LOS ANGELES: Much of the western United States baked for a third day on Wednesday under a punishing heatwave that has set temperature records, prompted health warnings and strained power grids.
Although a shift in the weather has provided some relief to northern states, including Montana and Idaho, the worst was still to come for California and parts of the Southwest, National Weather Service meteorologist Eric Schoening said.
“We’re in a long-duration heatwave across the Western US,” Schoening said. “Across the desert Southwest extending into California we’re still ramping up the temperatures throughout the rest of the week.”
Salt Lake City, Utah, on Tuesday tied its all-time high temperature since record-keeping began in 1894, at 107 degrees Fahrenheit (42 degrees Celsius). Phoenix tied a record for this date at 115 degrees and Needles, California, in the Mojave Desert near the border of both Nevada and Arizona, hit 121 degrees, also tying a daily record.
The National Weather Service has issued excessive heat warnings across the US West, warning that such conditions can be dangerous, even fatal. No deaths had been reported from the brutally hot weather as of Wednesday afternoon.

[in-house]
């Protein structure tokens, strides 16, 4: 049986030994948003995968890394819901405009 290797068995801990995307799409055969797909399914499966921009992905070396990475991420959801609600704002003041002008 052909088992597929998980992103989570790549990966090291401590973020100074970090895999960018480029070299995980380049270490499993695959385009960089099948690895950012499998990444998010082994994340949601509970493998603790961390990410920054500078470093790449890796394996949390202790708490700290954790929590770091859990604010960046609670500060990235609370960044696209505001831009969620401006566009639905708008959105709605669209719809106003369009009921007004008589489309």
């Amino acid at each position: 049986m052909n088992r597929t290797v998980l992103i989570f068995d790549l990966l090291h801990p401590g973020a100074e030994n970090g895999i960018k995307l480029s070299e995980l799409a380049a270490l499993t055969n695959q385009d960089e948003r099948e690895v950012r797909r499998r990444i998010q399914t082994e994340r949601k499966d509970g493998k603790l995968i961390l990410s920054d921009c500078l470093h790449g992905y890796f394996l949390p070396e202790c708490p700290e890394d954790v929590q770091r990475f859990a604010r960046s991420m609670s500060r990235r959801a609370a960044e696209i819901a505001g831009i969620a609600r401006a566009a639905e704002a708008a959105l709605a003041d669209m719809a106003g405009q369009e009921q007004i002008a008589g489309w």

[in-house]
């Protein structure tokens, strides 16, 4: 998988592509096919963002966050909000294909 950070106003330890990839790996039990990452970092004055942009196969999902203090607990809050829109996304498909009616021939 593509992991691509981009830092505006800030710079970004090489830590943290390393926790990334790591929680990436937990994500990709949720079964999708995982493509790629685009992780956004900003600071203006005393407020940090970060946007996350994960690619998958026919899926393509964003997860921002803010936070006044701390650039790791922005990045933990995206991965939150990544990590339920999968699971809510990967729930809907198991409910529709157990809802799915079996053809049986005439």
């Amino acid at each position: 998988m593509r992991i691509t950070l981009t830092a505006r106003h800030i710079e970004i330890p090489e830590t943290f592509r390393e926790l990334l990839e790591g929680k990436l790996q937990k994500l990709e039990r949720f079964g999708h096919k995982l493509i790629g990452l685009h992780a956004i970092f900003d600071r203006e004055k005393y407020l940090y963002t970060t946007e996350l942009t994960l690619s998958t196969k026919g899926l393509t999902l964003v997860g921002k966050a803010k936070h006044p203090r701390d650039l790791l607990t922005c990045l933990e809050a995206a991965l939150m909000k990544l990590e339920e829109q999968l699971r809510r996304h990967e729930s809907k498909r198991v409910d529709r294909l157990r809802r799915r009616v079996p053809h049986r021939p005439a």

“Try not to spend too much time outside during the hottest part of the day. Wear light clothing, stay hydrated,” Schoening said, adding that residents should be “keeping an eye on pets, checking on the elderly, not leaving anyone, including kids or pets in hot cars.”
The weather service also issued red flag warnings of high fire danger in Arizona, California, Nevada and Utah. Major wildfires were burning in Colorado and Arizona.
Wildfires scorched more than 6,500 square miles (17,000 square km) of land in 2020, destroying hundreds of Californian homes during a particularly fierce fire season.
Published in Dawn, June 18th, 2021